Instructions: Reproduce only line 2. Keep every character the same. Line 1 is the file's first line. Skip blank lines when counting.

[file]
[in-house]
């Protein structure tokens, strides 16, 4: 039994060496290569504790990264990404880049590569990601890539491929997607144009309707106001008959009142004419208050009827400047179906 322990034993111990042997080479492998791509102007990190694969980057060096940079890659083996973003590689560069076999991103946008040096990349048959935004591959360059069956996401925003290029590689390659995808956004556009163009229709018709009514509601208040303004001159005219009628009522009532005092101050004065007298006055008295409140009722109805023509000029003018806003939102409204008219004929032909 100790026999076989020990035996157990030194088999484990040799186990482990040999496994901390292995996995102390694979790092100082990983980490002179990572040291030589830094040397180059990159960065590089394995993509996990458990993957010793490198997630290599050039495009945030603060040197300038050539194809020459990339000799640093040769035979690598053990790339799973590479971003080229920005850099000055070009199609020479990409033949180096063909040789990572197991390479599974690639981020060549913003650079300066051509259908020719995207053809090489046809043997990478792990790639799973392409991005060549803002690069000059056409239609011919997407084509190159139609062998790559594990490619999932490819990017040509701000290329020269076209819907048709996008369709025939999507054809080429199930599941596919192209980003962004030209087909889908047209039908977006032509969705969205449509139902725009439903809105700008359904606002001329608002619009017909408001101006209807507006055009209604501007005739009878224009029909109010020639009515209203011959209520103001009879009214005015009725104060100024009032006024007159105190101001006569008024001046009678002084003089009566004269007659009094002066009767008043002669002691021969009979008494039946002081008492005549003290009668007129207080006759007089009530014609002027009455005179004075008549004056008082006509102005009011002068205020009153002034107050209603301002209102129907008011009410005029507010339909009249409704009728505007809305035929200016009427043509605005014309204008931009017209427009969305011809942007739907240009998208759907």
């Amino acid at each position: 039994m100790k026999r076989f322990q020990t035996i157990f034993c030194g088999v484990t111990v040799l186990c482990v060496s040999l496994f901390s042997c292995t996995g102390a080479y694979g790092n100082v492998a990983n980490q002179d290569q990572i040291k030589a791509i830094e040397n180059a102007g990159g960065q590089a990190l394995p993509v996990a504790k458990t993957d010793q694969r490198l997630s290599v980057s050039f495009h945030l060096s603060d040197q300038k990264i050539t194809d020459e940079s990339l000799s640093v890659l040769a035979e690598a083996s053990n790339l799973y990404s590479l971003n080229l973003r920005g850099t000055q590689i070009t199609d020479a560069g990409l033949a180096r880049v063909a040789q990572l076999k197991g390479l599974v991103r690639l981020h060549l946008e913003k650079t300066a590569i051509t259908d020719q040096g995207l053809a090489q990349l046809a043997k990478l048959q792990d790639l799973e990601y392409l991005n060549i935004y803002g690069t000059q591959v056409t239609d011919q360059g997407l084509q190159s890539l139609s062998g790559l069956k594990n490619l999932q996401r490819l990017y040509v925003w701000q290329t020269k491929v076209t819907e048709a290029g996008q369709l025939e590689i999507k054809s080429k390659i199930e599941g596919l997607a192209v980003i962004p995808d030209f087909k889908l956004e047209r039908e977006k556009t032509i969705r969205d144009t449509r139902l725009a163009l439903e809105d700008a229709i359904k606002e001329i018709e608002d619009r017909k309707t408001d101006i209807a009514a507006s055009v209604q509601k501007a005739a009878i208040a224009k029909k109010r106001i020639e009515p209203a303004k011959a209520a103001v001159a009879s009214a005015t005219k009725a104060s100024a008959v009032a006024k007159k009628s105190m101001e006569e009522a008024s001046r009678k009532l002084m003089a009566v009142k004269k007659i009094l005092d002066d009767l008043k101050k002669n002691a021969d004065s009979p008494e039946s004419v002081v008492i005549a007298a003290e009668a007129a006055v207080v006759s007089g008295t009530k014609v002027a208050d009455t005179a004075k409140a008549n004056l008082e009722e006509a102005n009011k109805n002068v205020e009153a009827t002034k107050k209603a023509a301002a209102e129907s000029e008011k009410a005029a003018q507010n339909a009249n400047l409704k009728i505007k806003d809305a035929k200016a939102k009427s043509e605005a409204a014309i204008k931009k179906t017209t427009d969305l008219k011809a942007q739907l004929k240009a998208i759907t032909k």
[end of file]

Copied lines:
């Protein structure tokens, strides 16, 4: 039994060496290569504790990264990404880049590569990601890539491929997607144009309707106001008959009142004419208050009827400047179906 322990034993111990042997080479492998791509102007990190694969980057060096940079890659083996973003590689560069076999991103946008040096990349048959935004591959360059069956996401925003290029590689390659995808956004556009163009229709018709009514509601208040303004001159005219009628009522009532005092101050004065007298006055008295409140009722109805023509000029003018806003939102409204008219004929032909 100790026999076989020990035996157990030194088999484990040799186990482990040999496994901390292995996995102390694979790092100082990983980490002179990572040291030589830094040397180059990159960065590089394995993509996990458990993957010793490198997630290599050039495009945030603060040197300038050539194809020459990339000799640093040769035979690598053990790339799973590479971003080229920005850099000055070009199609020479990409033949180096063909040789990572197991390479599974690639981020060549913003650079300066051509259908020719995207053809090489046809043997990478792990790639799973392409991005060549803002690069000059056409239609011919997407084509190159139609062998790559594990490619999932490819990017040509701000290329020269076209819907048709996008369709025939999507054809080429199930599941596919192209980003962004030209087909889908047209039908977006032509969705969205449509139902725009439903809105700008359904606002001329608002619009017909408001101006209807507006055009209604501007005739009878224009029909109010020639009515209203011959209520103001009879009214005015009725104060100024009032006024007159105190101001006569008024001046009678002084003089009566004269007659009094002066009767008043002669002691021969009979008494039946002081008492005549003290009668007129207080006759007089009530014609002027009455005179004075008549004056008082006509102005009011002068205020009153002034107050209603301002209102129907008011009410005029507010339909009249409704009728505007809305035929200016009427043509605005014309204008931009017209427009969305011809942007739907240009998208759907």